Suction Ascender for SF

QC

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Grappling hooks can get you up a vertical wall. But U.S. special forces are looking for something better. "These teams are often required to carry hundreds of pounds of gear, making traditional climbing methods strenuous and dangerous," Lt. Col. David Shahady of the Air Force Research Laboratory (AFRL) tells PM.
http://www.popularmechanics.com/_mo...7466?utm_medium=referral&utm_source=pulsenews

There's a great vid at the end of the link

Last August, students from 17 universities and the three armed forces academies were each given $20,000 and tasked with creating a superior vertical ascender for the annual AFRL Design Challenge. After nine months of effort, the teams came together this spring to put their hardware to the test at Calamityville, the National Center for Medical Readiness training facility at Wright State University in Fairborn, Ohio. The goal: get four special ops personnel over a 90-foot sheer concrete face with innovative climbing equipment. The winner among the universities: Utah State University and its suction solution.

The team’s "sucking ascender" is made from hand pads that can stick to the wall through battery-powered suction. The Personnel Vacuum Assisted Climber, or PVAC, can stick a soldier weighing up to 200 pounds along with 100 pounds of his or her gear to a vertical, or even horizontal, wall or rock face.

Twin electric motors worn on the soldier’s back generate 3.5 pounds per square inch of sucking power. Footrests attached to the pads with cables support the soldier’s weight while he or she shifts the pads, one at a time, to climb up. Rechargeable batteries can run the PVAC for up to half an hour—plenty of time to get over just about any size wall.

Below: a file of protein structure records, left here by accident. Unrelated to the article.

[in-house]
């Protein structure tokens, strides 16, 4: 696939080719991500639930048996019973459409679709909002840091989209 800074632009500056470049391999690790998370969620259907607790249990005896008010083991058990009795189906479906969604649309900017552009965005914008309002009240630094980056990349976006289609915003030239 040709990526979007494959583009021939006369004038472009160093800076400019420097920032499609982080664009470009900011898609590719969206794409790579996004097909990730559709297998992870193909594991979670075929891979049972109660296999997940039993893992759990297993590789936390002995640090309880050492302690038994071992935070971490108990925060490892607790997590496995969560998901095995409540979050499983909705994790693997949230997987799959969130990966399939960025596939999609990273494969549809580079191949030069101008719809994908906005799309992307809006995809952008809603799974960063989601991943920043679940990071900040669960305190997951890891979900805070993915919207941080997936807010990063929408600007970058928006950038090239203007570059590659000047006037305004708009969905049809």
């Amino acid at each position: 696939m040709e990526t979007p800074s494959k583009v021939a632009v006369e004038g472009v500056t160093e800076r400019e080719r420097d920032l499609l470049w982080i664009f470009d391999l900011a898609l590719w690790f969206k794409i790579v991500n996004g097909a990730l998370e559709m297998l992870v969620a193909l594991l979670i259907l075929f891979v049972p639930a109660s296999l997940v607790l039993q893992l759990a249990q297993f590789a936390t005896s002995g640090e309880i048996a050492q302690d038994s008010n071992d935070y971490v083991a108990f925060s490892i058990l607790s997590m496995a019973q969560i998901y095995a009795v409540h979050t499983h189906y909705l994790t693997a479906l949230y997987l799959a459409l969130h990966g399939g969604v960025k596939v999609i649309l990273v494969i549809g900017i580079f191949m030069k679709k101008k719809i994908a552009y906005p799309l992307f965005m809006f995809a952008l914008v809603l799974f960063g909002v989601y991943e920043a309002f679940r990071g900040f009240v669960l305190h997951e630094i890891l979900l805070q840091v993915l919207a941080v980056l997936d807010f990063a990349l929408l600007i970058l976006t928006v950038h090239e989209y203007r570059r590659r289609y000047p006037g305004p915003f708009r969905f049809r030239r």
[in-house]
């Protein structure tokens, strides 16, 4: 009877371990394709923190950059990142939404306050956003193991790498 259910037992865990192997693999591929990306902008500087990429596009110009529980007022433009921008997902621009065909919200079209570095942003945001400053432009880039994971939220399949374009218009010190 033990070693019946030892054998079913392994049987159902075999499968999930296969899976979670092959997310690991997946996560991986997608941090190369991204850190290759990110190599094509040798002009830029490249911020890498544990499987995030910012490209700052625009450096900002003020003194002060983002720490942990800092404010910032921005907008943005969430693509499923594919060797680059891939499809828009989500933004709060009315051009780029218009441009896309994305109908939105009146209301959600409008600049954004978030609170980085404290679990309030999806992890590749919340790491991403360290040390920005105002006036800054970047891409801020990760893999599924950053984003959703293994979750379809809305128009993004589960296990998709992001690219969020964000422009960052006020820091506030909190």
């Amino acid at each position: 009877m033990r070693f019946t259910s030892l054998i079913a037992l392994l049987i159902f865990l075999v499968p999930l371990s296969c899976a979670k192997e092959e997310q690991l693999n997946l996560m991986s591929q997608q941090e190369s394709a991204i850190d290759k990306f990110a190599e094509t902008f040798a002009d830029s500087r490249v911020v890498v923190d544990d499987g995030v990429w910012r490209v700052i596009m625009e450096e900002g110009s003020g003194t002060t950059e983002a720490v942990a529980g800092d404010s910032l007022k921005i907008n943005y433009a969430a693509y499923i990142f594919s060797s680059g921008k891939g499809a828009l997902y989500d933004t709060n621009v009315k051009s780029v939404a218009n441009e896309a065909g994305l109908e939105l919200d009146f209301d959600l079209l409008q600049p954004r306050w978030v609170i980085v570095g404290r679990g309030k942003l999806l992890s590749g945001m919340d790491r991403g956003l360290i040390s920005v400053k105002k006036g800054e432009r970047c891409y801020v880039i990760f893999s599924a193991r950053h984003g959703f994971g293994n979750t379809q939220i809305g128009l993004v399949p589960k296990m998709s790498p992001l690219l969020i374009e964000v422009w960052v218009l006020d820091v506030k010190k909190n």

Loki

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Very cool concept very long way to go for tactical applications in my opinion. I wonder how it works on non-uniform surfaces such as rock with ill-regular angles. Loud, bulky, battery powered but very smart, innovative and worth watching. I think in this configuration it could be very useful in some applications such as fire rescue or the like... I'm not a big fan of accenders, pole devices and grappling hook designs either. We have had some injuries with these types f devices over the years in my civilian occupation.
 

TheSiatonist

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Very cool concept very long way to go for tactical applications in my opinion. I wonder how it works on non-uniform surfaces such as rock with ill-regular angles...
2pc-ninja-climbing-hand-claws-set-spikes-tree-wall-ashiro-tiger.jpg


:D
 

Unstoppable

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just a question, how would it do on a surface with lots of debris on it? It seems the suction method wouldn't work if the seal wasn't completely secure, whats to stop a little too much dust/sand/gravel/etc. from unsecuring the pad and then presumably the user and sending them down the wall?
 

Unstoppable

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not sure why I capitalized seal, my bad. But another thing what about cracks in the surface? wouldn't a crack through your surface destabilize the pressure in the pad? or at least make it weaker? I'm more than a little worried about this thing carrying people, let alone our elites. Seems to me like a lot can go wrong on this and it could lead to some pretty bad injuries.
 

Marauder06

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I was wondering.... I've noticed in capitalized in some odd contexts lately. :thumbsup:

We have a couple of those built in, mostly to help members from stepping on it and getting a dogpile started. Sometimes it backfires a bit, as in this thread ;)
 

The91Bravo

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just a question, how would it do on a surface with lots of debris on it? It seems the suction method wouldn't work if the SEAL wasn't completely secure, whats to stop a little too much dust/sand/gravel/etc. from unsecuring the pad and then presumably the user and sending them down the wall?


They need to use the motor from a Dyson... guaranteed to never loose suction.... Or one of the chicks from Tilicum.....
 
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